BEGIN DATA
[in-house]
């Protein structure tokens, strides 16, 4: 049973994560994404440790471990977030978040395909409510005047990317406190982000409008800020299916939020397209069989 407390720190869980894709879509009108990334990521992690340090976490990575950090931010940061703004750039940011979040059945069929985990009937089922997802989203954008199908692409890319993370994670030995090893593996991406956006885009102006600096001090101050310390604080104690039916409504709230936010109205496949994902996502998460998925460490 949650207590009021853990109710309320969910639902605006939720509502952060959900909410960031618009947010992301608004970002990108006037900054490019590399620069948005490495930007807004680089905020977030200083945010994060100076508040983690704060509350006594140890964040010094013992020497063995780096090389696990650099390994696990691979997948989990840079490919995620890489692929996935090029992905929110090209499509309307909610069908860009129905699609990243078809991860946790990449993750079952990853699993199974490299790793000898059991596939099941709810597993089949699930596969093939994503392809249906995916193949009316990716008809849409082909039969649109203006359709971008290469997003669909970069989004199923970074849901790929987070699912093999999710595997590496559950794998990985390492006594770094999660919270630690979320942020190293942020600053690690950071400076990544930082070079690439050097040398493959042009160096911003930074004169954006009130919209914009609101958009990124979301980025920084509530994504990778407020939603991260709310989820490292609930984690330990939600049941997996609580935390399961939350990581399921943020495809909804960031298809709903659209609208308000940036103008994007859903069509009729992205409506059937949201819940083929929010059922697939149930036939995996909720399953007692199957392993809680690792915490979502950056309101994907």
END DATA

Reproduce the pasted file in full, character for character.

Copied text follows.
[in-house]
């Protein structure tokens, strides 16, 4: 049973994560994404440790471990977030978040395909409510005047990317406190982000409008800020299916939020397209069989 407390720190869980894709879509009108990334990521992690340090976490990575950090931010940061703004750039940011979040059945069929985990009937089922997802989203954008199908692409890319993370994670030995090893593996991406956006885009102006600096001090101050310390604080104690039916409504709230936010109205496949994902996502998460998925460490 949650207590009021853990109710309320969910639902605006939720509502952060959900909410960031618009947010992301608004970002990108006037900054490019590399620069948005490495930007807004680089905020977030200083945010994060100076508040983690704060509350006594140890964040010094013992020497063995780096090389696990650099390994696990691979997948989990840079490919995620890489692929996935090029992905929110090209499509309307909610069908860009129905699609990243078809991860946790990449993750079952990853699993199974490299790793000898059991596939099941709810597993089949699930596969093939994503392809249906995916193949009316990716008809849409082909039969649109203006359709971008290469997003669909970069989004199923970074849901790929987070699912093999999710595997590496559950794998990985390492006594770094999660919270630690979320942020190293942020600053690690950071400076990544930082070079690439050097040398493959042009160096911003930074004169954006009130919209914009609101958009990124979301980025920084509530994504990778407020939603991260709310989820490292609930984690330990939600049941997996609580935390399961939350990581399921943020495809909804960031298809709903659209609208308000940036103008994007859903069509009729992205409506059937949201819940083929929010059922697939149930036939995996909720399953007692199957392993809680690792915490979502950056309101994907």